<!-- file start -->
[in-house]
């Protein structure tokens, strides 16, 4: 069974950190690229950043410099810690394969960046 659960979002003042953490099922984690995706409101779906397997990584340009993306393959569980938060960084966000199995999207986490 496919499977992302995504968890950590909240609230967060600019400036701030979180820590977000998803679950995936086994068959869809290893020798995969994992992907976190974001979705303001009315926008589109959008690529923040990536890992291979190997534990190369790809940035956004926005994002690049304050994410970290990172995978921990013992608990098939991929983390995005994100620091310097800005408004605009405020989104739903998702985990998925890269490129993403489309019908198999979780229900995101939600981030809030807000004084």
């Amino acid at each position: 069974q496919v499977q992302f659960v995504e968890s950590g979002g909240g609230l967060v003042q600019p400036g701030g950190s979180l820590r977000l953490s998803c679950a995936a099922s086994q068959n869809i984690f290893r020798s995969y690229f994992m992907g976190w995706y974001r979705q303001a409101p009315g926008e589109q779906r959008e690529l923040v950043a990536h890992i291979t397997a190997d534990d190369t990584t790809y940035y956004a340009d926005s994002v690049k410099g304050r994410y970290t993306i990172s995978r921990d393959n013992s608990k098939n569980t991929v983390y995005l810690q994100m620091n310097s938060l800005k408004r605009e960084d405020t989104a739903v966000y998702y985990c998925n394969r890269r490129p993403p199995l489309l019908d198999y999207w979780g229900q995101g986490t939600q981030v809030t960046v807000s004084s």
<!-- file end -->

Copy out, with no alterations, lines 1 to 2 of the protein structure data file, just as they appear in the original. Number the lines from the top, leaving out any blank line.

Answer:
[in-house]
């Protein structure tokens, strides 16, 4: 069974950190690229950043410099810690394969960046 659960979002003042953490099922984690995706409101779906397997990584340009993306393959569980938060960084966000199995999207986490 496919499977992302995504968890950590909240609230967060600019400036701030979180820590977000998803679950995936086994068959869809290893020798995969994992992907976190974001979705303001009315926008589109959008690529923040990536890992291979190997534990190369790809940035956004926005994002690049304050994410970290990172995978921990013992608990098939991929983390995005994100620091310097800005408004605009405020989104739903998702985990998925890269490129993403489309019908198999979780229900995101939600981030809030807000004084």